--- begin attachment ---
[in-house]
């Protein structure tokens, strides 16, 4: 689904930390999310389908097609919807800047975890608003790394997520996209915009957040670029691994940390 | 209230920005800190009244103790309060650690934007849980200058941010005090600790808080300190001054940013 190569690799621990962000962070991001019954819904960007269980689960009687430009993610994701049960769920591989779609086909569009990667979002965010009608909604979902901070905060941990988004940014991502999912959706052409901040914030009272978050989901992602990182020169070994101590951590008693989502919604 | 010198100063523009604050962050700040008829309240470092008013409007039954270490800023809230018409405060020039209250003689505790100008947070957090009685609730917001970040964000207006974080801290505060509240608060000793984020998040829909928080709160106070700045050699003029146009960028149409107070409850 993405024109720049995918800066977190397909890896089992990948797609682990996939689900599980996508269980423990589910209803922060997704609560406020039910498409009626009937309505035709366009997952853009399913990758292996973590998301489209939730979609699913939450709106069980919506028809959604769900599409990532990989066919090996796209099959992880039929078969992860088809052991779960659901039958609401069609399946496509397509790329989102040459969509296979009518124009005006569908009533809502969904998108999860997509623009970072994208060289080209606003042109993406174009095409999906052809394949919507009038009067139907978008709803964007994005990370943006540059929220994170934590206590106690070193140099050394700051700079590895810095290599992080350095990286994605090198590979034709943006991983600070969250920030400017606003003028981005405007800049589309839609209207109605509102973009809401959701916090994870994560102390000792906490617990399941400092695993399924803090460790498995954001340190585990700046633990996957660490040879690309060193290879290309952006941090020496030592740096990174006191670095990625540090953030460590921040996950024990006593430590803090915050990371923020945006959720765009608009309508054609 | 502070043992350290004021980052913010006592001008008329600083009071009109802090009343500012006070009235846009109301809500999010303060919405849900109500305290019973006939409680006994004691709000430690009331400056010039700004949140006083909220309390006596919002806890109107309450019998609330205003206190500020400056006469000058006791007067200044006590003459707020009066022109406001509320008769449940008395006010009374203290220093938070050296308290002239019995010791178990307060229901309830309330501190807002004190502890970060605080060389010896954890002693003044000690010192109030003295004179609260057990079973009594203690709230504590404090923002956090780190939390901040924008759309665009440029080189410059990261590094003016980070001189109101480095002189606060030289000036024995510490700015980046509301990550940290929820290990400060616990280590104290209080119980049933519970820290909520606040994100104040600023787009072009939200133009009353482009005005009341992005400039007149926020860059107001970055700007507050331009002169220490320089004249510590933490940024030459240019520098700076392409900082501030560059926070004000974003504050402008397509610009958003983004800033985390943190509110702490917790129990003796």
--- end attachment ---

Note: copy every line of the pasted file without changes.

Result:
[in-house]
């Protein structure tokens, strides 16, 4: 689904930390999310389908097609919807800047975890608003790394997520996209915009957040670029691994940390 | 209230920005800190009244103790309060650690934007849980200058941010005090600790808080300190001054940013 190569690799621990962000962070991001019954819904960007269980689960009687430009993610994701049960769920591989779609086909569009990667979002965010009608909604979902901070905060941990988004940014991502999912959706052409901040914030009272978050989901992602990182020169070994101590951590008693989502919604 | 010198100063523009604050962050700040008829309240470092008013409007039954270490800023809230018409405060020039209250003689505790100008947070957090009685609730917001970040964000207006974080801290505060509240608060000793984020998040829909928080709160106070700045050699003029146009960028149409107070409850 993405024109720049995918800066977190397909890896089992990948797609682990996939689900599980996508269980423990589910209803922060997704609560406020039910498409009626009937309505035709366009997952853009399913990758292996973590998301489209939730979609699913939450709106069980919506028809959604769900599409990532990989066919090996796209099959992880039929078969992860088809052991779960659901039958609401069609399946496509397509790329989102040459969509296979009518124009005006569908009533809502969904998108999860997509623009970072994208060289080209606003042109993406174009095409999906052809394949919507009038009067139907978008709803964007994005990370943006540059929220994170934590206590106690070193140099050394700051700079590895810095290599992080350095990286994605090198590979034709943006991983600070969250920030400017606003003028981005405007800049589309839609209207109605509102973009809401959701916090994870994560102390000792906490617990399941400092695993399924803090460790498995954001340190585990700046633990996957660490040879690309060193290879290309952006941090020496030592740096990174006191670095990625540090953030460590921040996950024990006593430590803090915050990371923020945006959720765009608009309508054609 | 502070043992350290004021980052913010006592001008008329600083009071009109802090009343500012006070009235846009109301809500999010303060919405849900109500305290019973006939409680006994004691709000430690009331400056010039700004949140006083909220309390006596919002806890109107309450019998609330205003206190500020400056006469000058006791007067200044006590003459707020009066022109406001509320008769449940008395006010009374203290220093938070050296308290002239019995010791178990307060229901309830309330501190807002004190502890970060605080060389010896954890002693003044000690010192109030003295004179609260057990079973009594203690709230504590404090923002956090780190939390901040924008759309665009440029080189410059990261590094003016980070001189109101480095002189606060030289000036024995510490700015980046509301990550940290929820290990400060616990280590104290209080119980049933519970820290909520606040994100104040600023787009072009939200133009009353482009005005009341992005400039007149926020860059107001970055700007507050331009002169220490320089004249510590933490940024030459240019520098700076392409900082501030560059926070004000974003504050402008397509610009958003983004800033985390943190509110702490917790129990003796």